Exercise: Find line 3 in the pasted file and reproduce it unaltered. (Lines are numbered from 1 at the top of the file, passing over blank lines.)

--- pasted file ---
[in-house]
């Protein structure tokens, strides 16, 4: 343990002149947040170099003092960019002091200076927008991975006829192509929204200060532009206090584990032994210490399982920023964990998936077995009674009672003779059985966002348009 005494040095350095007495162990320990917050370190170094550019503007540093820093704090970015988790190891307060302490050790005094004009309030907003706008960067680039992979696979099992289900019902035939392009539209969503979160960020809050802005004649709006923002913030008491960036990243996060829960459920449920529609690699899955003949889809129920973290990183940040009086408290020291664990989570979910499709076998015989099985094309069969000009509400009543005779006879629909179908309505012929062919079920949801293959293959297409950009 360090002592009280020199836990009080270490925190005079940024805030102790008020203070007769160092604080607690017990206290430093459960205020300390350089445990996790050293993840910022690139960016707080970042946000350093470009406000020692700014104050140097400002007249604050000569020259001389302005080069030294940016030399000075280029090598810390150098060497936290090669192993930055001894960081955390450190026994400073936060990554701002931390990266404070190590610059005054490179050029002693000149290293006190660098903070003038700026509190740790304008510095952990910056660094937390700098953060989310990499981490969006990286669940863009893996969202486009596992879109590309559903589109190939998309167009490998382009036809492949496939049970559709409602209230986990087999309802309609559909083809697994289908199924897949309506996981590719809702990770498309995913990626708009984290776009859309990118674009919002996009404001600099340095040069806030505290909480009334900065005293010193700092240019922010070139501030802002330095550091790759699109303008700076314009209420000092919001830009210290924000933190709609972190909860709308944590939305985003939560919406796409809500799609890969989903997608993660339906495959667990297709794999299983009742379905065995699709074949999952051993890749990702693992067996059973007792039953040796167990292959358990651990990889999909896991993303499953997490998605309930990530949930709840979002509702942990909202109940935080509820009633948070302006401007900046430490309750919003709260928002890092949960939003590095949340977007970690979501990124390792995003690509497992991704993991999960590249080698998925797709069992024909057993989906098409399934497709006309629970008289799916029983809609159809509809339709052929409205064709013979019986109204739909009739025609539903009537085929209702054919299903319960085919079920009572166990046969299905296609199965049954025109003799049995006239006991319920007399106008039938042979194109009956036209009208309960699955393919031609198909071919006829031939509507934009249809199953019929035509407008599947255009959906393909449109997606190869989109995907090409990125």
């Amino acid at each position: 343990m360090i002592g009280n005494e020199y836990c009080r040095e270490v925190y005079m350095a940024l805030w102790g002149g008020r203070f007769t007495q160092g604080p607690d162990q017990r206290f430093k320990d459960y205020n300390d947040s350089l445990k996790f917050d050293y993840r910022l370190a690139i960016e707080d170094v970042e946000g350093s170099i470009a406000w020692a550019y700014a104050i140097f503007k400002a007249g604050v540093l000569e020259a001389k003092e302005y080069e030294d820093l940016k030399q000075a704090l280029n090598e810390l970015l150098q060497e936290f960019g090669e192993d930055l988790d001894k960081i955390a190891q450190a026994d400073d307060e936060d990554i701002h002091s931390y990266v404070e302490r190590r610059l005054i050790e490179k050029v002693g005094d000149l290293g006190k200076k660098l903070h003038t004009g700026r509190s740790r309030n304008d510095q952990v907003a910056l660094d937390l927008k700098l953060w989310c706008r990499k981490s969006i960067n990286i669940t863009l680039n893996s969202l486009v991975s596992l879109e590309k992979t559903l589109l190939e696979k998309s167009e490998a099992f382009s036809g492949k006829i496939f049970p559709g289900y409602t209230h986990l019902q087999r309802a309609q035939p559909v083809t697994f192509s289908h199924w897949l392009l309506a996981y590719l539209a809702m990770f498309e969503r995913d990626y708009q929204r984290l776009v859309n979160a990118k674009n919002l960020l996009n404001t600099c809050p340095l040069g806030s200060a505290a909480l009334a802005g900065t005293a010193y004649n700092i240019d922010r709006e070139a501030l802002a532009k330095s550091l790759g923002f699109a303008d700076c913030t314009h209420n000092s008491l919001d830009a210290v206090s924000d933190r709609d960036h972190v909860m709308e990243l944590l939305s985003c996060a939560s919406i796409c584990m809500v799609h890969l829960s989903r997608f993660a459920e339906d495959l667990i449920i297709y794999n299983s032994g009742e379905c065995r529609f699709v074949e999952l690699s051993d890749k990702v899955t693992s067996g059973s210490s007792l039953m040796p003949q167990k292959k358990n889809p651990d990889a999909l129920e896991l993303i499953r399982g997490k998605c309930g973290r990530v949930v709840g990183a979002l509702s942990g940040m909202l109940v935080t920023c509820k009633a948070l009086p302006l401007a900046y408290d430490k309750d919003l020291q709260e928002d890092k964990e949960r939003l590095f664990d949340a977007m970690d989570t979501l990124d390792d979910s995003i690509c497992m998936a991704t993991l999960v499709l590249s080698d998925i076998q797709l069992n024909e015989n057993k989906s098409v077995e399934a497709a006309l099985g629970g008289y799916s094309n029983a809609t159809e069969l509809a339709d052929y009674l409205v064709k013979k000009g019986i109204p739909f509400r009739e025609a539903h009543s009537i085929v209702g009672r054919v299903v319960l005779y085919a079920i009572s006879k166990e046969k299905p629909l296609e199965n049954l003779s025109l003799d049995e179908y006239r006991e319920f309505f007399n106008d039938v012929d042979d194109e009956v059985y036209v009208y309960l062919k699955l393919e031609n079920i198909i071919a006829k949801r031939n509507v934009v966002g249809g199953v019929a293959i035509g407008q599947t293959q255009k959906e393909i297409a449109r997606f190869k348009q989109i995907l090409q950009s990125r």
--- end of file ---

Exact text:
């Amino acid at each position: 343990m360090i002592g009280n005494e020199y836990c009080r040095e270490v925190y005079m350095a940024l805030w102790g002149g008020r203070f007769t007495q160092g604080p607690d162990q017990r206290f430093k320990d459960y205020n300390d947040s350089l445990k996790f917050d050293y993840r910022l370190a690139i960016e707080d170094v970042e946000g350093s170099i470009a406000w020692a550019y700014a104050i140097f503007k400002a007249g604050v540093l000569e020259a001389k003092e302005y080069e030294d820093l940016k030399q000075a704090l280029n090598e810390l970015l150098q060497e936290f960019g090669e192993d930055l988790d001894k960081i955390a190891q450190a026994d400073d307060e936060d990554i701002h002091s931390y990266v404070e302490r190590r610059l005054i050790e490179k050029v002693g005094d000149l290293g006190k200076k660098l903070h003038t004009g700026r509190s740790r309030n304008d510095q952990v907003a910056l660094d937390l927008k700098l953060w989310c706008r990499k981490s969006i960067n990286i669940t863009l680039n893996s969202l486009v991975s596992l879109e590309k992979t559903l589109l190939e696979k998309s167009e490998a099992f382009s036809g492949k006829i496939f049970p559709g289900y409602t209230h986990l019902q087999r309802a309609q035939p559909v083809t697994f192509s289908h199924w897949l392009l309506a996981y590719l539209a809702m990770f498309e969503r995913d990626y708009q929204r984290l776009v859309n979160a990118k674009n919002l960020l996009n404001t600099c809050p340095l040069g806030s200060a505290a909480l009334a802005g900065t005293a010193y004649n700092i240019d922010r709006e070139a501030l802002a532009k330095s550091l790759g923002f699109a303008d700076c913030t314009h209420n000092s008491l919001d830009a210290v206090s924000d933190r709609d960036h972190v909860m709308e990243l944590l939305s985003c996060a939560s919406i796409c584990m809500v799609h890969l829960s989903r997608f993660a459920e339906d495959l667990i449920i297709y794999n299983s032994g009742e379905c065995r529609f699709v074949e999952l690699s051993d890749k990702v899955t693992s067996g059973s210490s007792l039953m040796p003949q167990k292959k358990n889809p651990d990889a999909l129920e896991l993303i499953r399982g997490k998605c309930g973290r990530v949930v709840g990183a979002l509702s942990g940040m909202l109940v935080t920023c509820k009633a948070l009086p302006l401007a900046y408290d430490k309750d919003l020291q709260e928002d890092k964990e949960r939003l590095f664990d949340a977007m970690d989570t979501l990124d390792d979910s995003i690509c497992m998936a991704t993991l999960v499709l590249s080698d998925i076998q797709l069992n024909e015989n057993k989906s098409v077995e399934a497709a006309l099985g629970g008289y799916s094309n029983a809609t159809e069969l509809a339709d052929y009674l409205v064709k013979k000009g019986i109204p739909f509400r009739e025609a539903h009543s009537i085929v209702g009672r054919v299903v319960l005779y085919a079920i009572s006879k166990e046969k299905p629909l296609e199965n049954l003779s025109l003799d049995e179908y006239r006991e319920f309505f007399n106008d039938v012929d042979d194109e009956v059985y036209v009208y309960l062919k699955l393919e031609n079920i198909i071919a006829k949801r031939n509507v934009v966002g249809g199953v019929a293959i035509g407008q599947t293959q255009k959906e393909i297409a449109r997606f190869k348009q989109i995907l090409q950009s990125r």